Top 10 Condo Building Problems

Workmanship, Quality Control & Water…

Probably because I have inspected thousands of condo buildings and their units for construction defects and other issues, I am often asked by both prospective condo buyers and property managers to name the most common problems found in new condo developments. Interesting enough, new condo buildings have more hidden problems than older facilities whose defects have manifested themselves over time. Therefore, my first response to a buyer is to hire a professional building inspector before purchase. To a board or property manager, I recommend engaging an engineer to conduct a transition study prior to facility acceptance.

When & Why

A building inspection is like an auditor looking over the books. If no early problems are discovered, the process goes more smoothly. When issues appear early, though, it is a strong indication that a more in-depth investigation is needed. Another maxim: problems are rarely found in the materials and equipment; rather, defects are primarily due to workmanship quality control and water in all its forms.

  1. Grading/Drainage
    New grading is prone to experience settlement. This often manifests itself in sunken storm drain grates; uneven paved surfaces; cracked sidewalks; driveway surface depressions allowing ponded water; drip-edge ground sloping toward the foundations; etc. Sometimes these problems can only be observed during rain events, but they can also be indirectly discovered from visible soil erosion and dried water strains.
  2. Building Envelope
    The building envelope includes exterior siding materials, doors, windows, and roof surface.  As mentioned earlier, water or air infiltration problems are not due to defects in materials but rather improper flashing, poor use of fasteners, and not following manufacturer’s installation recommendations. A review of the manufacturer’s specifications can be the most productive inspection technique.
  3. Foundation Cracks
    Most foundations use concrete, and concrete shrinks as it cures. Steel or fiber reinforcement is used to control and minimize cracking during the curing process. For this reason, most cracks in concrete are not a sign of structural problems or foundation settlement. Most building engineers can quickly determine the significance of observed cracking. Often water infiltration through the cracks is a greater issue.
  4. Wood Flooring
    Floorboards separating or buckling is a commonly reported problem in newly installed solid wood floors. Assuming the floor has not experienced a recent flooding event, movement of solid wood floors is often due to the installer not allowing the floor to acclimate to the interior’s humidity level. Floor wood typically has a moisture content of 6 to 8% moisture content in New England homes. If the floor material is not stored for a few days in the home’s environment prior to being installed, floor movement can result.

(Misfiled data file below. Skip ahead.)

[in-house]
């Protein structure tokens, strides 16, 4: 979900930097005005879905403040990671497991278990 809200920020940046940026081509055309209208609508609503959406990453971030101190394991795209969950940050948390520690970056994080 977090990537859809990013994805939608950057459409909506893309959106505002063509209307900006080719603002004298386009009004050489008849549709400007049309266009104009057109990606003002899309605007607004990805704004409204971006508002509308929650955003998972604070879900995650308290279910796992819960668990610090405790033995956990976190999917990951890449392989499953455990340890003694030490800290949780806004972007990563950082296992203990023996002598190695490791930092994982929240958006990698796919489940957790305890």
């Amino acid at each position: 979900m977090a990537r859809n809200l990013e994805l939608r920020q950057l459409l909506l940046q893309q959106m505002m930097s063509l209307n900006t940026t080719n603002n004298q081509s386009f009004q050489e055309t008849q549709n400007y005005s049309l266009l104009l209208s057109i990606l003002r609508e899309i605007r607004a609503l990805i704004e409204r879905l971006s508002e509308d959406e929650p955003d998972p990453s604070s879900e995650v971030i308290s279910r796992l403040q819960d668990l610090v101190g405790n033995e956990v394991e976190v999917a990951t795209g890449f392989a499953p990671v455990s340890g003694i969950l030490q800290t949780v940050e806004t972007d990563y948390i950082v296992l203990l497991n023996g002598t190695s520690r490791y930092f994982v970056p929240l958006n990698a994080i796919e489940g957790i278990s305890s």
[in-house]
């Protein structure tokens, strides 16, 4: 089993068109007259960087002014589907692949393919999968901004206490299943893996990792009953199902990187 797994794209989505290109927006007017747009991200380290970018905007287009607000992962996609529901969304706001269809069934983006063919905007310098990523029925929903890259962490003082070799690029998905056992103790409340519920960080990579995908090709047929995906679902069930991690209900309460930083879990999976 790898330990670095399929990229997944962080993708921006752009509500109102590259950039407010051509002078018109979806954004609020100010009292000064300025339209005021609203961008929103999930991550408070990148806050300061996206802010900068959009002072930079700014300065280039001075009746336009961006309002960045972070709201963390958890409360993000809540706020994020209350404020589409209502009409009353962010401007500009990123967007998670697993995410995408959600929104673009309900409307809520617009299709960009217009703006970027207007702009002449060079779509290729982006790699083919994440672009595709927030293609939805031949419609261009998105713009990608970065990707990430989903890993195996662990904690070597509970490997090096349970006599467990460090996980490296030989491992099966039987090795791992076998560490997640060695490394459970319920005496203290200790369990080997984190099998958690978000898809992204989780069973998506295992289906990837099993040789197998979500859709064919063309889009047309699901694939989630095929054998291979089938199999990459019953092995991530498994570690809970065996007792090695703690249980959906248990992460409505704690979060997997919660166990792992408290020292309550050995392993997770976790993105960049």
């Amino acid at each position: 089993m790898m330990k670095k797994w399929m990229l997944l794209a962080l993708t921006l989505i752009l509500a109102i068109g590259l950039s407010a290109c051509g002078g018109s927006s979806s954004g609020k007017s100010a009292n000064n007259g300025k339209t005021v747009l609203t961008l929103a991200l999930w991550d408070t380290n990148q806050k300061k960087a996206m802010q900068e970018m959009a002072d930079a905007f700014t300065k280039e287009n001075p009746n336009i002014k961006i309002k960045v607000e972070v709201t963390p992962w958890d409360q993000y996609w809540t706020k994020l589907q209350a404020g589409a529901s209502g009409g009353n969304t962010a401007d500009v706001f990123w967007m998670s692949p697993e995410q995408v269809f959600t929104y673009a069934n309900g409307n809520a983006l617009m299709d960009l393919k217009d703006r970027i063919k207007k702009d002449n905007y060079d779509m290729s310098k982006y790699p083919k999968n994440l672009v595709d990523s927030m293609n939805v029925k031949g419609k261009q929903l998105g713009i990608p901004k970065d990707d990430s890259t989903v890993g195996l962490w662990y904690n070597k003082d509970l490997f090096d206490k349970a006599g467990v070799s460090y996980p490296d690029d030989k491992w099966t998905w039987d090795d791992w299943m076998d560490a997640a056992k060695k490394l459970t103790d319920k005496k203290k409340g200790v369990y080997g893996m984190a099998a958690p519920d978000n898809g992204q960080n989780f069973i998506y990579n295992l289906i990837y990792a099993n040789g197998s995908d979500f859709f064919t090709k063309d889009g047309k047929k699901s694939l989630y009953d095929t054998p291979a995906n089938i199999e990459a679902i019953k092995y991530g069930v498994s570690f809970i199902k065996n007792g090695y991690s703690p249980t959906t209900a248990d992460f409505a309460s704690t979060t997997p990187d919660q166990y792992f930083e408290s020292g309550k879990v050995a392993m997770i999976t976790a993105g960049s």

5. Plumbing
    Always turn on the faucets and look under the sink. It’ surprising how many water leaks can be found with just this simple exercise. One of the most common problems discovered is the improper reversal of the hot- and cold-water piping.
  6. Ventilation Ducts
    Ductwork is not always sealed during construction, resulting in dust and debris from operations settling in the ducts. Ducts full of dust and debris should be cleaned by a professional.
  7. Paint
    Though full paint coverage may be called for in the specifications, sometimes tightened schedules and poor supervision allow areas such as basement area, closet ceilings, and other less visible spaces to be overlooked. Paint surfaces should always be inspected with a strong light applied at an angle. Painting irregularities, called “holidays,” can often only be seen using this method.
  8. HVAC Systems
    Modern systems require final reviews to determine if they are operating within their design parameters. This may include a review of the balancing report, use of anemometers to measure air flow, and temperature readings at floor and wall registers. Room temperature controls can be adversely affected when placed where direct sunlight can reach them.
  9. Unauthorized Substitutions
    A review of the project specifications can reveal inferior material or equipment has been substituted. This is typically done to save the developer money. Whether the substitution is equal or better than first specified is often a subjective matter, but still should be judged to be acceptable by the intended user.
  10. Incomplete work
    This issue can take on many forms, but the most important is life safety issues. This includes adequate fire sprinklers, fire-stopping seals around pipes and conduit, and code required fire separation. Fire alarms and CO2 detectors should be tested.


Article written by Jack Carr, P.E., R.S., LEED-APCriterium Engineers
Published in Condo Media October 2020 edition
Download a PDF Version of this Condo Media Article